• 12:40

    Initiations before the market open

    AT&T (T) initiated with a Market Perform at Bernstein

    Verizon (VZ) initiated with a Market Perform at Bernstein

  • 12:39

    Upgrades before the market open

    Johnson & Johnson (JNJ) upgraded to Neutral from Underweight at Atlantic Equities

  • 12:39

    U.S. retail sales unexpectedly decline in September

    The Commerce Department announced on Wednesday the sales at U.S. retailers dropped 0.3 percent m-o-m in September, following a revised 0.6 percent m-o-m advance in August (originally a gain of 0.4 percent m-o-m), primarily due to lower households’ spending on motor vehicles, building materials, hobbies, and online purchases. That marked was the first decline in retail sales since February.

    Economists had expected total sales would increase 0.3 percent m-o-m in September.

    Excluding auto, retail sales edged down 0.1 percent m-o-m in September after an upwardly revised 0.2 percent m-o-m advance in the previous month, matching economists’ forecast for a 0.2 percent m-o-m gain.

    Meanwhile, closely watched core retail sales, which exclude automobiles, gasoline, building materials and food services, and are used in GDP calculations, were unchanged m-o-m in September after an unrevised 0.3 percent m-o-m rise in August.

    In y-o-y terms, the U.S. retail sales rose 4.1 percent in September, the same pace as in the previous month.

  • 12:30

    U.S.: Retail Sales YoY, September 4.1%

  • 12:30

    U.S.: Retail sales excluding auto, September -0.1% (forecast 0.2%)

  • 12:30

    U.S.: Retail sales, September -0.3% (forecast 0.3%)

  • 12:30

    Canada: Consumer price index, y/y, September 1.9% (forecast 2.1%)

  • 12:30

    Canada: Bank of Canada Consumer Price Index Core, y/y, September 1.9% (forecast 1.9%)

  • 12:30

    Canada: Consumer Price Index m / m, September -0.4% (forecast -0.2%)

  • 12:30

    Canada: Foreign Securities Purchases, August 4.99

  • 12:26

    IMF's forecast downgrades still assume 2020 recovery - ABN AMRO

    Nick Kounis, the head of financial markets research at ABN AMRO, notes that the IMF has revised its global growth estimates lower and said that "the global economy is in a synchronized slowdown, with growth for 2019 downgraded again – to 3 percent – its slowest pace since the global financial crisis."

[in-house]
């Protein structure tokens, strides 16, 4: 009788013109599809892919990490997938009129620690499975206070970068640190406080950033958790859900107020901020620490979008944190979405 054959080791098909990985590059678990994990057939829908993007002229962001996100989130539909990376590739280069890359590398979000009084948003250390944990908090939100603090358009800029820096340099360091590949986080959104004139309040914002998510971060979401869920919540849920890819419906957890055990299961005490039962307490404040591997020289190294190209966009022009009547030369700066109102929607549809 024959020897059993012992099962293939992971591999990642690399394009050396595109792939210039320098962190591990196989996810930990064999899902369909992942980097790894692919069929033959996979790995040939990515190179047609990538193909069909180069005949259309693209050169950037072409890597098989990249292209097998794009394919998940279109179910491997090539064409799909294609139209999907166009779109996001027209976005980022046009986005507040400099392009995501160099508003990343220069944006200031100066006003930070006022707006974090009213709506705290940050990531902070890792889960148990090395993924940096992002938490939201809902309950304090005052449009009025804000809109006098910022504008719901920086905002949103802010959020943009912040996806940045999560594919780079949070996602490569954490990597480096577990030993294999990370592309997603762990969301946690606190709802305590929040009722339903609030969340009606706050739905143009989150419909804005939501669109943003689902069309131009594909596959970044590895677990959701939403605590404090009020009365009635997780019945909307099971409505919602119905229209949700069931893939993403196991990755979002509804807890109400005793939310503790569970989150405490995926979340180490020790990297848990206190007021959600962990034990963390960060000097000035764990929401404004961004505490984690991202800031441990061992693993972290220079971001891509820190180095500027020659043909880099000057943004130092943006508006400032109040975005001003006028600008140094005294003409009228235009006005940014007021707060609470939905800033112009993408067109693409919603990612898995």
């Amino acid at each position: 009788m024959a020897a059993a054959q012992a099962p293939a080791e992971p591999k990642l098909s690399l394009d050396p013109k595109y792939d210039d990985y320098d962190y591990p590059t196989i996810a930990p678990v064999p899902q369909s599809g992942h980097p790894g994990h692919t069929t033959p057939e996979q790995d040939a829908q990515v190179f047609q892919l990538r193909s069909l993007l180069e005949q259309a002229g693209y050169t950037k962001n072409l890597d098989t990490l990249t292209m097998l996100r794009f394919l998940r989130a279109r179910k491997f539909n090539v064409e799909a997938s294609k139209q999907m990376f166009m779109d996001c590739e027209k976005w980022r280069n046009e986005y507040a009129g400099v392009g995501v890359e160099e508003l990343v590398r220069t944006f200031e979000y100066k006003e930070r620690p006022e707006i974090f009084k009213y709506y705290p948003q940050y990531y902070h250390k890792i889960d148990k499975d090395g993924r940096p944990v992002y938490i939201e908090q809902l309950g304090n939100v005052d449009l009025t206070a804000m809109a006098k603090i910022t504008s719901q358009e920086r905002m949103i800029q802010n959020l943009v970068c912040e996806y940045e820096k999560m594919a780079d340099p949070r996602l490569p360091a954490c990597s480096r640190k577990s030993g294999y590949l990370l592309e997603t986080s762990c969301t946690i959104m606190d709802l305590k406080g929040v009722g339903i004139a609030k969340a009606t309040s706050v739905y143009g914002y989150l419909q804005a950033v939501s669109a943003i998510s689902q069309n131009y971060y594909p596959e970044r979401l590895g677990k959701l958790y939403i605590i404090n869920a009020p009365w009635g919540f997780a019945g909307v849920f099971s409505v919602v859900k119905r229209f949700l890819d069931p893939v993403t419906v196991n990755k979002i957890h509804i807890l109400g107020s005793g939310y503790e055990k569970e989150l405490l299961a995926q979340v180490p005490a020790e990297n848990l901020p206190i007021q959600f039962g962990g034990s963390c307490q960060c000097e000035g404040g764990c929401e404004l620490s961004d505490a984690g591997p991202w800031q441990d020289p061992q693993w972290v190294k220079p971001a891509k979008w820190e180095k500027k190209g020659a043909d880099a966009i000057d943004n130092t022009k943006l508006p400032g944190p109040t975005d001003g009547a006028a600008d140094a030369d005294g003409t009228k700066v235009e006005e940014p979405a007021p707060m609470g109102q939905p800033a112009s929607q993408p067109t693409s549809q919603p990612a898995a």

• “It explained the weakness as being related to "rising trade barriers; elevated uncertainty surrounding trade and geopolitics; idiosyncratic factors causing macroeconomic strain in several emerging market economies; and structural factors, such as low productivity growth and aging demographics in advanced economies".
    • Despite the downgrades, the IMF continues to expect a modest improvement in global growth next year – to 3.4% – though it does admit that the recovery is "precarious" and that risks are skewed to the downside.
    • Our own forecasts are 0.8% for this year and 0.6% for next. For the US, the IMF expects 2.4% in 2019 and 2.1% in 2020, while we  expect economic growth to slow from 2.2% this year to 1.3% next."

  • 12:00

    U.S. retail Sales likely to advance 0.4% in September – TDS

    Analysts at TD Securities are expecting another firm 0.4% advance in the U.S. retail sales for September on the back of an also solid gain in sales for the key control group, as consumer fundamentals remain sound.

    • “A steady rise in core sales coupled with another solid gain in auto purchases should more than offset a decline in sales at gasoline stations, which reflects a new drop in gasoline prices in September."

  • 11:35

    China says will remove business restrictions for foreign banks, securities companies and fund management firms

  • 11:22

    UK: Deal or no deal? – Danske Bank

    Danske Bank's analysts note that unlike Theresa May, UK’s Prime Minister Boris Johnson wants both the hard-core Brexiteers from the European Research Group (ERG) group and the Democratic Unionist Party (DUP) on board before signing a deal with the EU.

    • “Remember the EU can always call an extraordinary EU summit if necessary , so negotiations are likely to continue, even if the EU summit on Thursday-Friday does not ratify a deal.
    • Even if Johnson reaches an agreement with the EU, the big uncertainty is whether he has support at home.
    • The head of the ERG group Steve Baker said the Conservative MPs should 'trust the PM ' after he met with Johnson yesterday. However, The Sun reveals that the ERG is split with some members stating they will reject Johnson's deal .
    • The DUP's votes are still crucial but it said 'gaps remain ' after the leaders met with Johnson last night. The DUP continues to reject a border between Great Britain and Northern Ireland in the Irish Sea. The question is whether Johnson's pledge to give Northern Ireland money from London, EU and Dublin may persuade it.
    • In our view, Pro-Brexit Labour MPs will probably still have reservations about voting in favour of a deal, as Johnson's version of Brexit is harder than Theresa May's. Pro-Brexit Labour MPs want safeguards on workers' rights and environmental and consumer standards. Labour MPs voting for Johnson's deal may be expelled from the party and get their whip withdrawn.”

  • 11:08

    Company News: Bank of America (BAC) quarterly earnings beat analysts’ estimate

    Bank of America (BAC) reported Q3 FY 2019 earnings of $0.75 per share (versus $0.66 in Q3 FY 2018), beating analysts’ consensus estimate of $0.68.